Table 2
knowledge of health professionals on podoconiosis prevention and control in Gamo zone, Southern Ethiopia, 2019. ( N = 320)
Variables
Categories
Frequency (n)
Percentage (%)
Podoconiosis is infectious disease
Yes
70
21.9
No
250
78.1
Cause of podoconiosis
Hereditary disease
57
17.8
Parasitic disease
71
22.1
Curse/evil eye
38
11.9
Soil particle
154
48.1
Risk factor for podoconiosis (multiple options)
Not wearing shoes
176
55
Improper foot hygiene
188
58.8
Not using bed net
144
45
Signs and symptoms (multiple options)
Lower leg swelling
314
98.1
Upper arm swelling
193
60.3
Scrotal swelling
40
12.5
Breast swelling
71
22.2
Prevention measures of podoconiosis (multiple options)
10
3.1
Proper and regular shoe wearing
193
60.3
Avoiding prolonged bare foot contact with irritant red clay soil
200
62.5
Daily foot washing
268
83.8
Covering floors
74
23.1
Use bed net
81
25.3
Management of podoconiosis patients (multiple options)
Foot hygiene
124
38.8
Elevation and exercise
192
60
Bandaging
133
41.6
Skin care
153
47.8
Wound care
168
52.5
counseling
198
61.9
Knowledge status
Poor
74
23.1
Good
246
76.9

### Attitude of health professionals on podoconiosis patients

More than half 180/320 (56%) of study subjects had favorable attitude towards podoconiosis patients. Most of health professionals 191/320 (59.7%) disagreed that they had adequate knowledge and skill to give care and treatment for podoconiosis patients. Forty seven (14.7%) believed they may acquire podoconiosis from a patient and 32 (10%) of the study participants were neutral to whether they acquire the disease or not (Table  3 and Fig.  2).
Table 3
Attitude of health professionals on podoconiosis prevention and control measures
Variables
Strongly agree
(1)
Agree
(2)
Neutral
(3)
Disagree
(4)
Strongly disagree
(5)
I feel I had adequate knowledge and skill to give care and treatment for podoconiosis patients
1(0.3%)
26(8.1%)
28(8.8%)
191(59.7%)
74(23.1%)
I may acquire podoconiosis if I am in contact with podoconiosis patients
0
47(14.7%)
32(10%)
182(56.9%)
59(18.4%)
I feel podoconiosis patients deserve care and support
146(45.6%)
167(52.2%)
7(2.2%)
0
0
People with podoconiosis should be legally separated from others to protect the public health
0
3(0.9%)
46(14.5%)
173(54%)
98(30.6%)
I feel comfort if I buy food or items from a shop keeper with podoconiosis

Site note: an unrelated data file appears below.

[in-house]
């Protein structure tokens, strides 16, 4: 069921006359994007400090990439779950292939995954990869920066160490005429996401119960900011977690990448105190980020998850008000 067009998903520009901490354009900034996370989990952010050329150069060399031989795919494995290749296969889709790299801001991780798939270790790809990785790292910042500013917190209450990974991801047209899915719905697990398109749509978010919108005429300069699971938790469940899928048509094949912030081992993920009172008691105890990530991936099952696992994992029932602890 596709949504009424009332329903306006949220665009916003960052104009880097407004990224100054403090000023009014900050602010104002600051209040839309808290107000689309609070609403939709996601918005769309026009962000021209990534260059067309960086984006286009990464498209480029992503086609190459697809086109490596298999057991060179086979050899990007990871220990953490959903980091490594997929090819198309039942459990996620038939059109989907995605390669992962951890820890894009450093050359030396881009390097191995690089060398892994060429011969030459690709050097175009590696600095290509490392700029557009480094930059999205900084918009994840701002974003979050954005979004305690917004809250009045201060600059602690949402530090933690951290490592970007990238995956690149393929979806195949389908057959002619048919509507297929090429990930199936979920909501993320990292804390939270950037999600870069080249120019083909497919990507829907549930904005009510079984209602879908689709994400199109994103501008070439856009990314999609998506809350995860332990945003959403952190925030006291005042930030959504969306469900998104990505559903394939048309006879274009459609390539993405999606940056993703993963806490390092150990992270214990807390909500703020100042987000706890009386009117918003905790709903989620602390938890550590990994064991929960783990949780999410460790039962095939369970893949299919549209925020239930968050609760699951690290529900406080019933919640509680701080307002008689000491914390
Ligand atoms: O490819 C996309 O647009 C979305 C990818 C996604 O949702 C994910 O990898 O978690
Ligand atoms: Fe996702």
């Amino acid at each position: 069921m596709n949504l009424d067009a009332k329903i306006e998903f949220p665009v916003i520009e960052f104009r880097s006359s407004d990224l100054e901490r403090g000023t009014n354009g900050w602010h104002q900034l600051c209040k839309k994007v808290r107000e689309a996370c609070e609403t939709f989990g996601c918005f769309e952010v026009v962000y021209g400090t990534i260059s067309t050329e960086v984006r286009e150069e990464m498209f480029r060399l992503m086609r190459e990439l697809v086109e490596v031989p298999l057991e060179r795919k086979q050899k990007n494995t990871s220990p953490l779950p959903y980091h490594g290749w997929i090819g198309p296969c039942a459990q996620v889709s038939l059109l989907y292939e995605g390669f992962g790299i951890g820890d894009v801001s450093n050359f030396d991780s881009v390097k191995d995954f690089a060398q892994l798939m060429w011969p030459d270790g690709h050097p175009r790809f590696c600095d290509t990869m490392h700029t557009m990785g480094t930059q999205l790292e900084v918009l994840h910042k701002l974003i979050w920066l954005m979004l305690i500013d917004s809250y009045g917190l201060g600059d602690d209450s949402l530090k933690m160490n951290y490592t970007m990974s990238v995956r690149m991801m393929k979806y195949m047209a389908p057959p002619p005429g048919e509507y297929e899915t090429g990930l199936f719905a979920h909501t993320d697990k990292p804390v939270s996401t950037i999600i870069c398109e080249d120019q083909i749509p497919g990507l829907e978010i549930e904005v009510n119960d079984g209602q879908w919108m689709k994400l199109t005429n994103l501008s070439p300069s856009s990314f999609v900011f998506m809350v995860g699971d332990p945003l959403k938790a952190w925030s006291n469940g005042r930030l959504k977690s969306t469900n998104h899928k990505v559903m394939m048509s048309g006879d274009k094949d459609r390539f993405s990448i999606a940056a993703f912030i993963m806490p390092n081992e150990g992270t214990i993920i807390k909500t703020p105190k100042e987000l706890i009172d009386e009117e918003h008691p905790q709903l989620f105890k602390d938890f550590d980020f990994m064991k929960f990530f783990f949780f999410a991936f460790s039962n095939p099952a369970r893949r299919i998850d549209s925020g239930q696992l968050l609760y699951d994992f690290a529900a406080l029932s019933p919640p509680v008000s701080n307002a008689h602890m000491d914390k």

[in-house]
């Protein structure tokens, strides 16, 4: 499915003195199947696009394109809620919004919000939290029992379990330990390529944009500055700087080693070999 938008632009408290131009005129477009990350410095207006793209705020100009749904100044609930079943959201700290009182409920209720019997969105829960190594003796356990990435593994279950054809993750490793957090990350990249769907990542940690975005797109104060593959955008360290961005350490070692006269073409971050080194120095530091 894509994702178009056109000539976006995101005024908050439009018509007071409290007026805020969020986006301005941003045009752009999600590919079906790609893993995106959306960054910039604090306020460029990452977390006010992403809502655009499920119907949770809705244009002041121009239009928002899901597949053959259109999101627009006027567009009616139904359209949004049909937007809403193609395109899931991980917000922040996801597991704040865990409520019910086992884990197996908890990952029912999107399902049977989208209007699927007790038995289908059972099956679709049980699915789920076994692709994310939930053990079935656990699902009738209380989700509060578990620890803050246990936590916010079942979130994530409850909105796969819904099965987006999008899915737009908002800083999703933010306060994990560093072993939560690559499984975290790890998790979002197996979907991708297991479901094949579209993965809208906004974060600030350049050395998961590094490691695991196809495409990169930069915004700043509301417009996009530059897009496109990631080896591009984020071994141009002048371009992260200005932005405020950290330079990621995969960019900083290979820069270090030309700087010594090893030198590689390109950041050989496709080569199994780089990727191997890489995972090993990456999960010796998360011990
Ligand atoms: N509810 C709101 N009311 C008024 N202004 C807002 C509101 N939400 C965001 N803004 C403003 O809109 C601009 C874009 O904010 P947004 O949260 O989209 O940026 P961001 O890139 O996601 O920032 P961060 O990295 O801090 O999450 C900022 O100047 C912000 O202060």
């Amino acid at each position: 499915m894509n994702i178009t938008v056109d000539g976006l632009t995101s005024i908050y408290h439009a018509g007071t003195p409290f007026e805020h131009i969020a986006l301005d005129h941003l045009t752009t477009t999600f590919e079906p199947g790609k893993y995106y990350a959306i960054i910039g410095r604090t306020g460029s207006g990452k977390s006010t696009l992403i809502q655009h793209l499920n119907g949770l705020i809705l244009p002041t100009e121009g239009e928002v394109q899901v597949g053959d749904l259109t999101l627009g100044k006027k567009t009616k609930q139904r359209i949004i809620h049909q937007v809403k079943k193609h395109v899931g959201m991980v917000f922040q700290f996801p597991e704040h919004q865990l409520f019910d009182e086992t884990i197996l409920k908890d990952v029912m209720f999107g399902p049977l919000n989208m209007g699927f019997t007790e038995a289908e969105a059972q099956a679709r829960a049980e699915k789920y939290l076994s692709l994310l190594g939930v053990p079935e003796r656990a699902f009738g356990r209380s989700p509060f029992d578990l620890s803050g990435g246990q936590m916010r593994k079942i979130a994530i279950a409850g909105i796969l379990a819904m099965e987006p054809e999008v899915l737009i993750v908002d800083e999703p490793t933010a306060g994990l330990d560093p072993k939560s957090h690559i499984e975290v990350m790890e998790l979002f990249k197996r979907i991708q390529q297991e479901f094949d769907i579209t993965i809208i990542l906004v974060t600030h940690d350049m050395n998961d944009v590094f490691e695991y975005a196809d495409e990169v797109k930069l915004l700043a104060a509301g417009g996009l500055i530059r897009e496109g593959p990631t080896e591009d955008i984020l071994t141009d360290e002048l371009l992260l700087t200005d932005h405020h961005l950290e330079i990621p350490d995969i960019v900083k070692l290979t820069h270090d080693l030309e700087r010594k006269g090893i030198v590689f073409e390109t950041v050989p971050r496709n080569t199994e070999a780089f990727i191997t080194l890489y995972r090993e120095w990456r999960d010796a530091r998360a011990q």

77(24.1%)
142(44.4%)
57(17.8%)
42(13.1%)
2(0.6%)
People will appreciate me if they knew I treated podoconiosis patients
43(13.4%)
185(57.8%)
72(22.5%)
20(6.3%)
0
The family of the person with podoconiosis should be blamed for passing on the disease
0
8(2.5%)
24(7.5%)
178(55.6%)
110(34.4%)
The family of the person with podoconiosis is cursed
0
6(1.9%)
65(20.3%)
122(38%)
127(39.7%)
The family of the person with podoconiosis should be isolated
0
1(0.3%)
36(11.2%)
159(49.7%)
124(38.8%)
People will isolate my family members if they knew I treated podoconiosis patient
0
0
21(6.6%)
161(50.3%)
138(43.1%)

### Practice of health professionals in the treatment of podoconiosis patients

With respect to practice, very few, 37/320 (11.6%) health professionals had treated podoconiosis patients. Majority, 283/320 (88.4%) did not ever treat podoconiosis patients due to different reasons, 150/283 (53%) no LMMDP (Lymphoedema and morbidity management and disability prevention) materials, 100/283 (35.3%) no training given and 33/283 (11.8%), no case. Most, 311/320 (97.2%) of health professionals had no LMMDP guideline for managing patients in their health facilities (Table  4).
Table 4
practice of study subjects towards management of podoconiosis cases in Gamo zone, SNNPR, Ethiopia, 2019
Variables
Category
Frequency
Percent
Ever treated podoconiosis patients
Yes
37
11.6%
No
283
88.4%
Total
320
100%
If treated podoconiosis patients, services given (more than one answer possible)
Antibiotic
27
8.4%
Cleaning
28
8.8%
Massaging
13
4%
Bandaging
5
1.6%
If not treated, why? More than one answer possible
Not trained
100
35.3%
No MMDP material
150
53%
No case
33
11.7%
Availability MMDP guideline
Yes
9
2.8%
No
311
97.2%

### Factors associated with knowledge, attitude and practice of health professionals towards podoconiosis

After adjusting for profession, address of health facility and years of service; health professionals whose profession was BSc nurse, health officers (HO), and diploma nurse had significantly higher chance to have good knowledge (AOR = 11.44, 95%CI: 3.79, 34.547), (AOR = 24.977, 95%CI: 6.412, 97.25) and (AOR = 3.522, 95%CI: 1.65, 7.5), respectively (Table  5).
Table 5
Multivariable logistic regression analysis of knowledge status of health professionals towards podoconiosis in Gamo zone, 2019
Variables
Category
Knowledge status
COR(95%CI), p-value
AOR(95%CI)
P-value
Good
Poor
Total
Trained on LMMDP
Yes
17
1
18
Reference

0.50
No
229
73
302
0.185(0.024, 1.41), 0.103
0.484(0.058, 4.032)
Total
246
74
320

Sex
Male
164
41
205
Reference

Female
82
33
115
0.621(0.366, 1.055), 0.078
0.803(0.434, 1.485)
0.485
Total
246
74
320

Profession
BSc nurse
52